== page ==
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Northern Lights Folklore and Ancient Myths

Information package about old stories and myths about northern lights.

Updated 28.3.2020 22:17:32

Northern Lights myths and old stories around the globe


The phenomenon of the Aurora Borealis, otherwise known as the Northern Lights, has an ancient history steeped in unique myths and folklore, globally.  The word Aurora Borealis itself is derived from the combination of the Greek words, "aurora", which means "sunrise" and "borealis", which means wind.  This natural, colored light show takes place as a product of the sun's electrically charged particles streaming into the Earth's atmosphere.  These lights are observable above both of the Earth's magnetic poles in the northern and southern hemispheres.  Technically, this breathtaking occurrence is only called the "Aurora Borealis" in the north.  It's specifically called the "Aurora Australis" in the south.


These dazzling lights appear in delightful array of colors.  However, a pale green and pink are most typically witnessed.  Hues of green, red, yellow, blue, and violet can also be observed.  These lights manifest in varying ways that include but are not limited to arcs, streaming rays, patches, or ribbon-like patterns, which illuminate the sky with an otherworldly glow.  A myriad of unique legends and folklore surround this unusual light display that graces the night sky, worldwide.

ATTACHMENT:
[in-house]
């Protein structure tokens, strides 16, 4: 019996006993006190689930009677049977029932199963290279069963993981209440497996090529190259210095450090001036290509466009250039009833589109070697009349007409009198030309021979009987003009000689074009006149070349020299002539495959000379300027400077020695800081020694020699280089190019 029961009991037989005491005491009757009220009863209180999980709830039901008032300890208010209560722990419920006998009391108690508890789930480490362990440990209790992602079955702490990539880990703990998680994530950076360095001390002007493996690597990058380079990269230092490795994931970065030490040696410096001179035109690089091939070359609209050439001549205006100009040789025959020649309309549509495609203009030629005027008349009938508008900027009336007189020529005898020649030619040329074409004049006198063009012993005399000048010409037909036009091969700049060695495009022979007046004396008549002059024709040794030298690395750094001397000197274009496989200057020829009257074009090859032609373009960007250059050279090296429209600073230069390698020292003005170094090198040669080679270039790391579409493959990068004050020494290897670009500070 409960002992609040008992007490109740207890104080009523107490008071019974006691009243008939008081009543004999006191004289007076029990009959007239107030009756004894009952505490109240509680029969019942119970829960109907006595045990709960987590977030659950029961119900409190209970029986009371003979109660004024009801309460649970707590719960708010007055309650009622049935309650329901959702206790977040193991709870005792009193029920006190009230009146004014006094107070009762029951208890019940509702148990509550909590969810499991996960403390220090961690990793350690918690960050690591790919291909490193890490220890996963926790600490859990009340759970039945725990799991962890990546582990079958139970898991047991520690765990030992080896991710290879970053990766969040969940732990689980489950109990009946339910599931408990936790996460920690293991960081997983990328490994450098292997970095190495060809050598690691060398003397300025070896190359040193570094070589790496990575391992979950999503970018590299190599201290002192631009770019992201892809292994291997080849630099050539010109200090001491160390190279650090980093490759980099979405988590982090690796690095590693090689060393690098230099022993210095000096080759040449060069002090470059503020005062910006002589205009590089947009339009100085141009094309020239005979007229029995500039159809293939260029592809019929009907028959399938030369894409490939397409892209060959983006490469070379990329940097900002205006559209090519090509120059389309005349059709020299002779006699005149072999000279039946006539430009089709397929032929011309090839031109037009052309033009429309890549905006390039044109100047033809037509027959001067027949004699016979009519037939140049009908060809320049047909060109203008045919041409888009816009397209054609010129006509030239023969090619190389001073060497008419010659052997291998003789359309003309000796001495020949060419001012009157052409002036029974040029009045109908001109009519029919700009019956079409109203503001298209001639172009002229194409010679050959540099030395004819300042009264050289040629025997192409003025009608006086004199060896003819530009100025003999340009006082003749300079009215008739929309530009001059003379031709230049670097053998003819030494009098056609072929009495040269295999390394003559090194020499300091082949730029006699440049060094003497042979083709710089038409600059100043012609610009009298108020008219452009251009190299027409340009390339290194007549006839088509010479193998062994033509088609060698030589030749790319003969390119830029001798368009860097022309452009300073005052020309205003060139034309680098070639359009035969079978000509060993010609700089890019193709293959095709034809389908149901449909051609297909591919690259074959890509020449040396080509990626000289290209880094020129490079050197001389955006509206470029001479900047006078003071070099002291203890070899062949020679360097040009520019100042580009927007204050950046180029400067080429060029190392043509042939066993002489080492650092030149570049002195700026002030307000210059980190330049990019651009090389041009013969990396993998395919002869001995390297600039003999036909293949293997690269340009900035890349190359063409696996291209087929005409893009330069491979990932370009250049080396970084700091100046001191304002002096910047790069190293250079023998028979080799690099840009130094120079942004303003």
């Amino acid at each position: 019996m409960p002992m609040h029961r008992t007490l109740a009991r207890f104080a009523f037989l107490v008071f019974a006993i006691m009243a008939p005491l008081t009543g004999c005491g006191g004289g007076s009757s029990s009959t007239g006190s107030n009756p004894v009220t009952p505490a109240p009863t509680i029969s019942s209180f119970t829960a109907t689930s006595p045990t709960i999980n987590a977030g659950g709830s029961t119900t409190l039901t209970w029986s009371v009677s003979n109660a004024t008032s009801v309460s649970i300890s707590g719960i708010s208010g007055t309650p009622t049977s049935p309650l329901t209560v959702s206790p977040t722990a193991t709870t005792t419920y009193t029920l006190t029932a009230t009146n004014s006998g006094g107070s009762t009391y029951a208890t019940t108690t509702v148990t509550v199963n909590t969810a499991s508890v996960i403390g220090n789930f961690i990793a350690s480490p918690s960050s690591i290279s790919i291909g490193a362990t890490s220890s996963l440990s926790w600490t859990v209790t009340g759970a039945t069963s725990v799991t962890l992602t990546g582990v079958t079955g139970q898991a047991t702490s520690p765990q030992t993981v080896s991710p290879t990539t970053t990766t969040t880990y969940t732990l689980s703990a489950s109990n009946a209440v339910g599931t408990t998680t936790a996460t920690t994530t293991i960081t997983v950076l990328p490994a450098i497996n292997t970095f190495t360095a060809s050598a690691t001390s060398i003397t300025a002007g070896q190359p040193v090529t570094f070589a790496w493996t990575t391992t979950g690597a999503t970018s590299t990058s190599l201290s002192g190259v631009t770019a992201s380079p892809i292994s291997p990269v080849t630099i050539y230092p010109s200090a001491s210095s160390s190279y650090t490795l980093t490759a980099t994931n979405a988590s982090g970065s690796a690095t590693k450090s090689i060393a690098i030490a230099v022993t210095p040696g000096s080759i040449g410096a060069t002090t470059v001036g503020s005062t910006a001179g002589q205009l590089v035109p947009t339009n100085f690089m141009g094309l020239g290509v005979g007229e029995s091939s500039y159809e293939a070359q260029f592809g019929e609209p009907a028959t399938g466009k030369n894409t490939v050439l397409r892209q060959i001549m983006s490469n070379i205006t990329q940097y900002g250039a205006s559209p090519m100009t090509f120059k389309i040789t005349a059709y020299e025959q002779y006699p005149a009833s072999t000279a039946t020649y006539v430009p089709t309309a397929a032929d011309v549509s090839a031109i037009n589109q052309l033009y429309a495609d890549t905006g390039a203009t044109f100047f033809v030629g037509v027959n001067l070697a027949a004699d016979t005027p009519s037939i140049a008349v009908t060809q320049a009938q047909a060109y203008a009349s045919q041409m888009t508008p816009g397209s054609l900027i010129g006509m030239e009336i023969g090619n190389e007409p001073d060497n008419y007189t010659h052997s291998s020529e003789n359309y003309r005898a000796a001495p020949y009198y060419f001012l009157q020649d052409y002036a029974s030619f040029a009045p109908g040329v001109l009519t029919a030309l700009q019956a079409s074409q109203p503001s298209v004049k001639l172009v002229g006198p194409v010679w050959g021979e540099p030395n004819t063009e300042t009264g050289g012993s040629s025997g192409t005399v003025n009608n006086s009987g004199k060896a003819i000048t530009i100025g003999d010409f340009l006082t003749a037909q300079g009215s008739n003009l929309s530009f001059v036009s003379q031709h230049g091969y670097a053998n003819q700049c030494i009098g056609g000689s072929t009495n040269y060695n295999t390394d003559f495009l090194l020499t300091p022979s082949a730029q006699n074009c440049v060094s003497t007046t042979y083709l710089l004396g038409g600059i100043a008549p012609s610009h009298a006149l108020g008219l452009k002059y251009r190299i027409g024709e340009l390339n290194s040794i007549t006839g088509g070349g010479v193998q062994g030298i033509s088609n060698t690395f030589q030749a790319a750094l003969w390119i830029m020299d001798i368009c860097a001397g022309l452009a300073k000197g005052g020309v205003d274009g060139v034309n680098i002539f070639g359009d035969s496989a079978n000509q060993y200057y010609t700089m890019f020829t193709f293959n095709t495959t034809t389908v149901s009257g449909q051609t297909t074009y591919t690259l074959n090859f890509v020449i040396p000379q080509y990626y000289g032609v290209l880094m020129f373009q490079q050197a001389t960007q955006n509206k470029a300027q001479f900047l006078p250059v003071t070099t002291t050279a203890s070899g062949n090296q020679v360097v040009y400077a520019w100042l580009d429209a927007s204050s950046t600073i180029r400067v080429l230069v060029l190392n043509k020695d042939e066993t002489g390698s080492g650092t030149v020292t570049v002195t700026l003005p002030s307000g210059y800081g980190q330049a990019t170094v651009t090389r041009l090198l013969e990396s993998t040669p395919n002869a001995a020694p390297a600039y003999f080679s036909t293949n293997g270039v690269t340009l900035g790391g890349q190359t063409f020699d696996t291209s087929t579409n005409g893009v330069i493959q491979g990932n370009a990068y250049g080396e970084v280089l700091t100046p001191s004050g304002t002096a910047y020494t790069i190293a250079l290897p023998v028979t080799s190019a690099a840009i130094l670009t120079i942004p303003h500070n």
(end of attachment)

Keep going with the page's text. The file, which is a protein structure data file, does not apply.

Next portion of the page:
Northern Lights has always fascinated people around the globe

The Ancient Romans believed the Aurora Borealis was the physical manifestation of Aurora, who was their Goddess of the Dawn.  In more recent Italian history, people believed that the lights were a harbinger of nasty things to come, such as plague, war, and even death.  As a matter of fact, in England, France, and Scotland, the skies shone red just weeks before the onset of the French Revolution and were thought to foretell of the event.


Ancient Greece held a particular fascination with the Northern Lights, which may be attributed to the fact that seeing the Aurora Borealis in such a southerly location is quite rare.  Like the Romans, the Ancient Greeks worshipped a sun deity, but in Greece, the belief was that Aurora was the sister of their sun-god, Helios.  The Ancient Greeks believed that Aurora flew through the sky at dawn in her rainbow chariot to signify to her brothers and sisters that a new day had begun.